More than 200 patients in China and Australia have taken part in the trial so far run from the Princess Alexandra (PA) Hospital.
"The new treatment has so far proven safe, and we want to know if it improves the outcome after conventional therapy, which all patients also receive," Dr Jardine said.
Trial researchers aim to use a tweaked version of Professor Frazer’s cervical cancer vaccine to treat genital warts.
Professor Frazer said this vaccine could be one of the first made locally at the biopharmaceutical production centre, which received $100 million in last night’s Federal Budget.
The centre, called the Translational Research Institute, is planned to be a one-stop shop at the PA Hospital for medical research and health care, catering for medical discoveries, clinical trials and drug manufacture.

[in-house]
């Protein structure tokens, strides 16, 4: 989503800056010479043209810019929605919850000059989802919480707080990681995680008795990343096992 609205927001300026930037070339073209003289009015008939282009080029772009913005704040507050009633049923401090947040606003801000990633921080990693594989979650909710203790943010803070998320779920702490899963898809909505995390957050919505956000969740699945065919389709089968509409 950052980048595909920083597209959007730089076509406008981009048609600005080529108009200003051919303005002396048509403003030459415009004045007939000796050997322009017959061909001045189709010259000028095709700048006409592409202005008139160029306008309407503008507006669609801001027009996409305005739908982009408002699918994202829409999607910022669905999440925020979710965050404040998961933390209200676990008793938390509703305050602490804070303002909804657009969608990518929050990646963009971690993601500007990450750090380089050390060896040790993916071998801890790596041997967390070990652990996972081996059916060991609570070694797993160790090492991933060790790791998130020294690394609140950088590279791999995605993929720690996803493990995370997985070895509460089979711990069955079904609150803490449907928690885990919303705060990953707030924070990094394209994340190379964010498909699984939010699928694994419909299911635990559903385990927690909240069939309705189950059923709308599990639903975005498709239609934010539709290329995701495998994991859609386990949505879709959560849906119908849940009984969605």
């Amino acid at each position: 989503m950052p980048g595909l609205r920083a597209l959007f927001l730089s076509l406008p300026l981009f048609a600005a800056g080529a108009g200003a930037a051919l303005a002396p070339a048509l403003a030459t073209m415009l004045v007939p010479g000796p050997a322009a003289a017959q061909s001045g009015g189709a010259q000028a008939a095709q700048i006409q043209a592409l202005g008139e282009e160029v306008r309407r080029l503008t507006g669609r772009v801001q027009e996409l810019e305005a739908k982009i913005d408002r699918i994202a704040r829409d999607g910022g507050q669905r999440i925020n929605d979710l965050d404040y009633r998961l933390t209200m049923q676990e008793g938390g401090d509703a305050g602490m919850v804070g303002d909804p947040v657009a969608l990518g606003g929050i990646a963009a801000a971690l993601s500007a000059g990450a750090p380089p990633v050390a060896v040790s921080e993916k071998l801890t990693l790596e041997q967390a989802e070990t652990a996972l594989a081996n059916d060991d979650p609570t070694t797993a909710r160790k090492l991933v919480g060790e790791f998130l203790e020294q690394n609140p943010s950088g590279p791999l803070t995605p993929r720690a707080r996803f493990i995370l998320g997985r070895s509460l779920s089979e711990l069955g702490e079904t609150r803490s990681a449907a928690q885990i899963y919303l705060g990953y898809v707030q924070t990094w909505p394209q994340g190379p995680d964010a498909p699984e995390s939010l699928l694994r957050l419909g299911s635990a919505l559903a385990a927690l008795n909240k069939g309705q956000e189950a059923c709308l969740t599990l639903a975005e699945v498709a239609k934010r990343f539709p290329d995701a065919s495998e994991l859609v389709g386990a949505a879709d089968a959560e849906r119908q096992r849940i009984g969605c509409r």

"Conducting trials in Australia gives Australians the chance to help develop new treatments," Professor Frazer said.
"Should the product under trial be effective, it also gives them the chance to be amongst the first to benefit."
A vaccine would complement both the pap smear program and currently available vaccines to prevent infections.
Genital warts are transmitted by skin contact and the 2003 Australian Study of Sex and Relationships of 20,000 adults revealed four percent of people had had visible genital warts.
Dr Jardine said men and women with genital warts who would like to take part in the trial could call 3240 5881 to learn more. All calls are handled in confidence.